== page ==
Venereal Warts

Venereal warts are a fairly common sexually transmitted disease (STD) caused by a specific virus that affects the skin or mucus membranes. The virus usually causes cauliflower-like fleshy growths in moist areas in and around the sex organs.

Disease Fact Sheet

Disease Facts

Any sexually active person can be infected with venereal warts. Most often, venereal warts are found in young (age 15 to 30 years) people who have multiple sex partners. Those whose immune systems are compromised are more likely to become infected and to have a more serious infection than others.

Venereal warts are generally spread through sexual contact, but can also be spread from mother to child (usually found in the child's throat or mouth) during birth.

Venereal warts appear as soft, fleshy growth that vary in size, are frequently painless and can be raised, pointed or flat. The warts may appear singly or in clusters.

Symptoms usually appear about two to four months after exposure.

The infected person is contagious for as long as warts are evident. An infected person may be able to transmit the infection even after successful treatment of the wart.

No. Previous infection with warts does not make a person immune from repeat infection.

Warts can be treated by a chemical called podophyllin or by surgical removal. In some cases, warts may be "frozen" and removed by a process called cryosurgery.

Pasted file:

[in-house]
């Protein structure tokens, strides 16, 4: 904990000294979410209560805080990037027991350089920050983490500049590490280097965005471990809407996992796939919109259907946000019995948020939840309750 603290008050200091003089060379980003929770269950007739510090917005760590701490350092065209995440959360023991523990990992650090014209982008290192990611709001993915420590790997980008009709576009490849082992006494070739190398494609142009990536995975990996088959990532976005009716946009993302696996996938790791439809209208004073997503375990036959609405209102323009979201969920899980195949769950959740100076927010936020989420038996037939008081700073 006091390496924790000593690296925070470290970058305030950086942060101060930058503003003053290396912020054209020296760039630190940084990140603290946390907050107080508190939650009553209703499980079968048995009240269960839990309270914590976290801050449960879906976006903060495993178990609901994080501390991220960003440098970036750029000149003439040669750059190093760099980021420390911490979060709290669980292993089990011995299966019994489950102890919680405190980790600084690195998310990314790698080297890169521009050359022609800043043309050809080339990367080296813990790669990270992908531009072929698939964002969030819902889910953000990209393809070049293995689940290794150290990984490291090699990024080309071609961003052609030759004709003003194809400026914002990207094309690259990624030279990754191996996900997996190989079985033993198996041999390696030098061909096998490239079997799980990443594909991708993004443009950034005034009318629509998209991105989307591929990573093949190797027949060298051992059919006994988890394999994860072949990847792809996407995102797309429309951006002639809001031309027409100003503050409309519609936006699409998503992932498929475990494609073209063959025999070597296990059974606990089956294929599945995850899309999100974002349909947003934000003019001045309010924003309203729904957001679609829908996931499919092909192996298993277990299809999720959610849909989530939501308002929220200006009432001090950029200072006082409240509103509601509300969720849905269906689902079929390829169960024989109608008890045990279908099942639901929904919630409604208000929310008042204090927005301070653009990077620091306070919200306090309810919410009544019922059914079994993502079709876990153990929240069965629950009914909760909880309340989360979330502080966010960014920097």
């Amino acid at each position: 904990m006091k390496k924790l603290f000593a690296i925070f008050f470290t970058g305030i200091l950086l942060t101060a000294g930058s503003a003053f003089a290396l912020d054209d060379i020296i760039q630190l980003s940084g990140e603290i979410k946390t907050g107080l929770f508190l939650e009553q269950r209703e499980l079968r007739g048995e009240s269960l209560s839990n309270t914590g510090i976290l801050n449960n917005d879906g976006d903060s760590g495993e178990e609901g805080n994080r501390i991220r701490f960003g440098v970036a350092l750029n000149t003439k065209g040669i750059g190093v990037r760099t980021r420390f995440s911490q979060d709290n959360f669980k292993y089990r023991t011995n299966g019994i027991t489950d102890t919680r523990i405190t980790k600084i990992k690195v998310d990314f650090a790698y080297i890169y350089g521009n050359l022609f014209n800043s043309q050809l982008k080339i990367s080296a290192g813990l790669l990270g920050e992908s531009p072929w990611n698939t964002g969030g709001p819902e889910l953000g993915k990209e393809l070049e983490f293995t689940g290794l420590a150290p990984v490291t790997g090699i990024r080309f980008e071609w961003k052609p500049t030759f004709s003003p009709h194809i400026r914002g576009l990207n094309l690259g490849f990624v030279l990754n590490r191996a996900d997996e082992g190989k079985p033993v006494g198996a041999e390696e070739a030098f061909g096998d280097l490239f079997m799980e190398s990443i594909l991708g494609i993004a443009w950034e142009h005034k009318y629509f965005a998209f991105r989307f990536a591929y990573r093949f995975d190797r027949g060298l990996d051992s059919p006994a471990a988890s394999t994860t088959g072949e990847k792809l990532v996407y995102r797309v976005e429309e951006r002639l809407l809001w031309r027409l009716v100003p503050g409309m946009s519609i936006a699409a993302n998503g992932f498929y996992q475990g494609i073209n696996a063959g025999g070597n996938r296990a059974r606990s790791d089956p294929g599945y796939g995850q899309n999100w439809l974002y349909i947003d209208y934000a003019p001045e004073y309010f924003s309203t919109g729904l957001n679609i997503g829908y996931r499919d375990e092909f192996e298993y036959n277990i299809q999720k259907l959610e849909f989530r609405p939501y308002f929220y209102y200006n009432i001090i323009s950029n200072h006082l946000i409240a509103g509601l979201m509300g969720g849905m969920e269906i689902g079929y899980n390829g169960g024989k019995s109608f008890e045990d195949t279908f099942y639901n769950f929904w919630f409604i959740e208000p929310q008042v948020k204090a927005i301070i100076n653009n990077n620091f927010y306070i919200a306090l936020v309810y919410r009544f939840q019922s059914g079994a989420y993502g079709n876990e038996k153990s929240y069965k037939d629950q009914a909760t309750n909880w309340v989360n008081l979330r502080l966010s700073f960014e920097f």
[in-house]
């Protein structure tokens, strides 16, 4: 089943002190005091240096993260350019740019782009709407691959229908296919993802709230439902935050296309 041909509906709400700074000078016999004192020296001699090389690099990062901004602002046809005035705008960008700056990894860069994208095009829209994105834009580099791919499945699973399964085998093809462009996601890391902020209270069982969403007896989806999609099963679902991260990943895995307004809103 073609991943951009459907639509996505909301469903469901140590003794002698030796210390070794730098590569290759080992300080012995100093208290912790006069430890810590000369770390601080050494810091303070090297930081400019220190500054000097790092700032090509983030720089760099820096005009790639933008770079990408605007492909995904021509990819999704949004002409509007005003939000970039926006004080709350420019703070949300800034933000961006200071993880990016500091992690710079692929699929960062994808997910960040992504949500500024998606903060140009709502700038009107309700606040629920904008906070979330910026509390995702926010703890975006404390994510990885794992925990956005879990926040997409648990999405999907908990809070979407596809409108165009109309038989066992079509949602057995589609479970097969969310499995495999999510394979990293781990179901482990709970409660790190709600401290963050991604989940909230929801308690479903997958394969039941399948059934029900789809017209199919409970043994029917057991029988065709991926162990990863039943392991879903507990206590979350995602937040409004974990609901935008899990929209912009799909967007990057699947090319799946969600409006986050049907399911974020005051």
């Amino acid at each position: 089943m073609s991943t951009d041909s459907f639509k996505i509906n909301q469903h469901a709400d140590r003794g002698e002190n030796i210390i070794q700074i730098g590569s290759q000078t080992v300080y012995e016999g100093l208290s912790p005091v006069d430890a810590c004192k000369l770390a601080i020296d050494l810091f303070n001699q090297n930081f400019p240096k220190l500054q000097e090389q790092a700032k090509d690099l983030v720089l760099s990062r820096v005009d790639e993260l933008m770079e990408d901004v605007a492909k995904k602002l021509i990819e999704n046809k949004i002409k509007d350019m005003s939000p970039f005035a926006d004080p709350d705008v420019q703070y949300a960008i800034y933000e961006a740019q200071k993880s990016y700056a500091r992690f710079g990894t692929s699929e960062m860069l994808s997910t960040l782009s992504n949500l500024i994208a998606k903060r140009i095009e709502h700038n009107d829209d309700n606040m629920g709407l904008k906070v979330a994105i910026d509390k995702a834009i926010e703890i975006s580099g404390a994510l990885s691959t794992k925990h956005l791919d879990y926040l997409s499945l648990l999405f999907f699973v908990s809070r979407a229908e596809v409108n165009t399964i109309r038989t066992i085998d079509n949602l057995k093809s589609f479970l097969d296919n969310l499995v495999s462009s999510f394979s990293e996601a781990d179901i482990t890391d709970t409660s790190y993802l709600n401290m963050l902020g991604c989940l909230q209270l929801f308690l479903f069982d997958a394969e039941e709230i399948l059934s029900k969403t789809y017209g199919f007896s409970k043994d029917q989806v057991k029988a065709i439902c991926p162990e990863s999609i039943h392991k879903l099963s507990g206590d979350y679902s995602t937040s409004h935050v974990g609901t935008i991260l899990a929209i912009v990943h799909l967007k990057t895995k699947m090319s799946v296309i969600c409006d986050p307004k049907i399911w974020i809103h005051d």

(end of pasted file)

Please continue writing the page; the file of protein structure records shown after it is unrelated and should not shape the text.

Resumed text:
If a person is not treated, the warts will very likely continue to grow and spread. There is an association between this specific virus and some genital or rectal cancers.

There are a number of ways to prevent the spread of venereal warts:

  • Limit your number of sex partners.
  • Use a condom.
  • Carefully wash genitals after sexual relations.
  • If you think you are infected, avoid any sexual contact and visit your local STD clinic, a hospital or your doctor.
  • Notify all sexual contacts immediately so they can obtain examination and treatment.


This material is provided by the South Dakota Department of Health for informational purposes only and is not a substitute for medical care. We are not able to answer personal medical questions. Please see your health care provider concerning appropriate care, treatment, or other medical advice.

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